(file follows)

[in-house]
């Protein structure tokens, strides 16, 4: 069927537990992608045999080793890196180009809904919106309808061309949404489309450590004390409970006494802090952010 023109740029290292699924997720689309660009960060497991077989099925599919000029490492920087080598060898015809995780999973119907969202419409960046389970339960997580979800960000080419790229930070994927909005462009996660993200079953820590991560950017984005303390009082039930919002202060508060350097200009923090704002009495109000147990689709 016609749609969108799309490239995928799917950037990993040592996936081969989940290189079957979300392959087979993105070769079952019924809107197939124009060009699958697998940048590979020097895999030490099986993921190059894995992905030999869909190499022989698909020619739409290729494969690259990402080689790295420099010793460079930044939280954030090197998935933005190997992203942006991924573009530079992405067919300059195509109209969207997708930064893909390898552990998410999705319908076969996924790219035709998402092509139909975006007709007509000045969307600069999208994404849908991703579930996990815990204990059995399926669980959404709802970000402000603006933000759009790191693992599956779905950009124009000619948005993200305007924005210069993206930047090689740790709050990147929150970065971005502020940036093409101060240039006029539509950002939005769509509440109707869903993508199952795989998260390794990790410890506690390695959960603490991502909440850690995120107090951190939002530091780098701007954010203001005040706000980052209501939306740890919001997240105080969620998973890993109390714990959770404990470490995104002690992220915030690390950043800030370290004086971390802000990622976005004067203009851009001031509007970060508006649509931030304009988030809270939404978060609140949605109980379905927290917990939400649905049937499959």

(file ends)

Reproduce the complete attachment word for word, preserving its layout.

[in-house]
């Protein structure tokens, strides 16, 4: 069927537990992608045999080793890196180009809904919106309808061309949404489309450590004390409970006494802090952010 023109740029290292699924997720689309660009960060497991077989099925599919000029490492920087080598060898015809995780999973119907969202419409960046389970339960997580979800960000080419790229930070994927909005462009996660993200079953820590991560950017984005303390009082039930919002202060508060350097200009923090704002009495109000147990689709 016609749609969108799309490239995928799917950037990993040592996936081969989940290189079957979300392959087979993105070769079952019924809107197939124009060009699958697998940048590979020097895999030490099986993921190059894995992905030999869909190499022989698909020619739409290729494969690259990402080689790295420099010793460079930044939280954030090197998935933005190997992203942006991924573009530079992405067919300059195509109209969207997708930064893909390898552990998410999705319908076969996924790219035709998402092509139909975006007709007509000045969307600069999208994404849908991703579930996990815990204990059995399926669980959404709802970000402000603006933000759009790191693992599956779905950009124009000619948005993200305007924005210069993206930047090689740790709050990147929150970065971005502020940036093409101060240039006029539509950002939005769509509440109707869903993508199952795989998260390794990790410890506690390695959960603490991502909440850690995120107090951190939002530091780098701007954010203001005040706000980052209501939306740890919001997240105080969620998973890993109390714990959770404990470490995104002690992220915030690390950043800030370290004086971390802000990622976005004067203009851009001031509007970060508006649509931030304009988030809270939404978060609140949605109980379905927290917990939400649905049937499959």